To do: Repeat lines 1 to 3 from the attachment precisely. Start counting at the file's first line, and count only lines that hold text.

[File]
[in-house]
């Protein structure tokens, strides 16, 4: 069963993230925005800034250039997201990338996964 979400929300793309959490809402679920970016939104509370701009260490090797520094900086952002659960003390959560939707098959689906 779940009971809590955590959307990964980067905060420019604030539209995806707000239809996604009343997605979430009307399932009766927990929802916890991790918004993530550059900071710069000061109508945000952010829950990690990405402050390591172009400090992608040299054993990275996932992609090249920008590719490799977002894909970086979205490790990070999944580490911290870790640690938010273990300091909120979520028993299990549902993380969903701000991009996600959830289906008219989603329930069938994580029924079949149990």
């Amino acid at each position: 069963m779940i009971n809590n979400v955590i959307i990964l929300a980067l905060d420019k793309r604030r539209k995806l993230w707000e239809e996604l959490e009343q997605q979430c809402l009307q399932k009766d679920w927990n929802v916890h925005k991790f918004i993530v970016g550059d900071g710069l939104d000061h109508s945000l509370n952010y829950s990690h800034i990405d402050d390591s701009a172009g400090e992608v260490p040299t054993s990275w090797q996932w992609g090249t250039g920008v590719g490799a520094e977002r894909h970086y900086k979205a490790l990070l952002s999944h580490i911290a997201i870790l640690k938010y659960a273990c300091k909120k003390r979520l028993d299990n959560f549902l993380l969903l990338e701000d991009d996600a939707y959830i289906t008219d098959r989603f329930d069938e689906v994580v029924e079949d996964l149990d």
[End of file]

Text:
[in-house]
């Protein structure tokens, strides 16, 4: 069963993230925005800034250039997201990338996964 979400929300793309959490809402679920970016939104509370701009260490090797520094900086952002659960003390959560939707098959689906 779940009971809590955590959307990964980067905060420019604030539209995806707000239809996604009343997605979430009307399932009766927990929802916890991790918004993530550059900071710069000061109508945000952010829950990690990405402050390591172009400090992608040299054993990275996932992609090249920008590719490799977002894909970086979205490790990070999944580490911290870790640690938010273990300091909120979520028993299990549902993380969903701000991009996600959830289906008219989603329930069938994580029924079949149990």
């Amino acid at each position: 069963m779940i009971n809590n979400v955590i959307i990964l929300a980067l905060d420019k793309r604030r539209k995806l993230w707000e239809e996604l959490e009343q997605q979430c809402l009307q399932k009766d679920w927990n929802v916890h925005k991790f918004i993530v970016g550059d900071g710069l939104d000061h109508s945000l509370n952010y829950s990690h800034i990405d402050d390591s701009a172009g400090e992608v260490p040299t054993s990275w090797q996932w992609g090249t250039g920008v590719g490799a520094e977002r894909h970086y900086k979205a490790l990070l952002s999944h580490i911290a997201i870790l640690k938010y659960a273990c300091k909120k003390r979520l028993d299990n959560f549902l993380l969903l990338e701000d991009d996600a939707y959830i289906t008219d098959r989603f329930d069938e689906v994580v029924e079949d996964l149990d």